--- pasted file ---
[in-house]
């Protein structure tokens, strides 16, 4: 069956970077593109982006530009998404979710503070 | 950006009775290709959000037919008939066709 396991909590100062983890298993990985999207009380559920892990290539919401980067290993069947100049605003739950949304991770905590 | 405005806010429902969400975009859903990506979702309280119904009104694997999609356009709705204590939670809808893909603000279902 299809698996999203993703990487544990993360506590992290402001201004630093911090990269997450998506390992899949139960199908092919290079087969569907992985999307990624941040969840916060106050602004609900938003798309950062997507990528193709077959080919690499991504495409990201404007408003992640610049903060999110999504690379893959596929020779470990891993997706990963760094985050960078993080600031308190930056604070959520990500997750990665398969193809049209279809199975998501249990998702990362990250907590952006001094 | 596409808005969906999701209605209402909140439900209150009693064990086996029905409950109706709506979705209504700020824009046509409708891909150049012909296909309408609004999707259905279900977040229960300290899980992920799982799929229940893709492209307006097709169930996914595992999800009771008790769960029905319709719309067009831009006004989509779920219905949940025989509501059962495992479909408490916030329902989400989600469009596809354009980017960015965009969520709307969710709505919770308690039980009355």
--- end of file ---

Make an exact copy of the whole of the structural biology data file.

[in-house]
């Protein structure tokens, strides 16, 4: 069956970077593109982006530009998404979710503070 | 950006009775290709959000037919008939066709 396991909590100062983890298993990985999207009380559920892990290539919401980067290993069947100049605003739950949304991770905590 | 405005806010429902969400975009859903990506979702309280119904009104694997999609356009709705204590939670809808893909603000279902 299809698996999203993703990487544990993360506590992290402001201004630093911090990269997450998506390992899949139960199908092919290079087969569907992985999307990624941040969840916060106050602004609900938003798309950062997507990528193709077959080919690499991504495409990201404007408003992640610049903060999110999504690379893959596929020779470990891993997706990963760094985050960078993080600031308190930056604070959520990500997750990665398969193809049209279809199975998501249990998702990362990250907590952006001094 | 596409808005969906999701209605209402909140439900209150009693064990086996029905409950109706709506979705209504700020824009046509409708891909150049012909296909309408609004999707259905279900977040229960300290899980992920799982799929229940893709492209307006097709169930996914595992999800009771008790769960029905319709719309067009831009006004989509779920219905949940025989509501059962495992479909408490916030329902989400989600469009596809354009980017960015965009969520709307969710709505919770308690039980009355």